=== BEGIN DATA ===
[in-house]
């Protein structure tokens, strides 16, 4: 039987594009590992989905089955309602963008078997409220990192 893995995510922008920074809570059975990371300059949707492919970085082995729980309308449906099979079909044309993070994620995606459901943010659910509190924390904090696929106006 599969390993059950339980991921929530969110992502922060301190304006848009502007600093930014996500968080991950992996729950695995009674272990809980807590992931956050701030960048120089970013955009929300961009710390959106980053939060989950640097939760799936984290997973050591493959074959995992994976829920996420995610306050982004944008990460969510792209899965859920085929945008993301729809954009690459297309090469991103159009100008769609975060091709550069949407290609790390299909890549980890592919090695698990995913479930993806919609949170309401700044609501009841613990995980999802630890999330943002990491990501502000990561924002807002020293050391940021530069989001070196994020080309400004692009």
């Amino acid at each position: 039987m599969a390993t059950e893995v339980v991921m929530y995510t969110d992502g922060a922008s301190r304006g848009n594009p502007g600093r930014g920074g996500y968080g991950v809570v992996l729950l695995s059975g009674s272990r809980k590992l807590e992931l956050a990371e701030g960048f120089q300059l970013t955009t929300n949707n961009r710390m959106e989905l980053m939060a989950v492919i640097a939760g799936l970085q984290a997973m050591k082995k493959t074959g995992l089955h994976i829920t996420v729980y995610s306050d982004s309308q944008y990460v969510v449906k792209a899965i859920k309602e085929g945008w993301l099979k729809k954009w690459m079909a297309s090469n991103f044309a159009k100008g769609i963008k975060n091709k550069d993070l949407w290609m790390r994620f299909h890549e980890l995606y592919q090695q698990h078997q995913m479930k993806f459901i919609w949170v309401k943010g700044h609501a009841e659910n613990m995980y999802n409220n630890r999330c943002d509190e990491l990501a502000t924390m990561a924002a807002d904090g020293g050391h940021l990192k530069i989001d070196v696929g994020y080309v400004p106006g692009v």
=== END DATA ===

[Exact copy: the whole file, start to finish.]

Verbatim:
[in-house]
């Protein structure tokens, strides 16, 4: 039987594009590992989905089955309602963008078997409220990192 893995995510922008920074809570059975990371300059949707492919970085082995729980309308449906099979079909044309993070994620995606459901943010659910509190924390904090696929106006 599969390993059950339980991921929530969110992502922060301190304006848009502007600093930014996500968080991950992996729950695995009674272990809980807590992931956050701030960048120089970013955009929300961009710390959106980053939060989950640097939760799936984290997973050591493959074959995992994976829920996420995610306050982004944008990460969510792209899965859920085929945008993301729809954009690459297309090469991103159009100008769609975060091709550069949407290609790390299909890549980890592919090695698990995913479930993806919609949170309401700044609501009841613990995980999802630890999330943002990491990501502000990561924002807002020293050391940021530069989001070196994020080309400004692009």
């Amino acid at each position: 039987m599969a390993t059950e893995v339980v991921m929530y995510t969110d992502g922060a922008s301190r304006g848009n594009p502007g600093r930014g920074g996500y968080g991950v809570v992996l729950l695995s059975g009674s272990r809980k590992l807590e992931l956050a990371e701030g960048f120089q300059l970013t955009t929300n949707n961009r710390m959106e989905l980053m939060a989950v492919i640097a939760g799936l970085q984290a997973m050591k082995k493959t074959g995992l089955h994976i829920t996420v729980y995610s306050d982004s309308q944008y990460v969510v449906k792209a899965i859920k309602e085929g945008w993301l099979k729809k954009w690459m079909a297309s090469n991103f044309a159009k100008g769609i963008k975060n091709k550069d993070l949407w290609m790390r994620f299909h890549e980890l995606y592919q090695q698990h078997q995913m479930k993806f459901i919609w949170v309401k943010g700044h609501a009841e659910n613990m995980y999802n409220n630890r999330c943002d509190e990491l990501a502000t924390m990561a924002a807002d904090g020293g050391h940021l990192k530069i989001d070196v696929g994020y080309v400004p106006g692009v």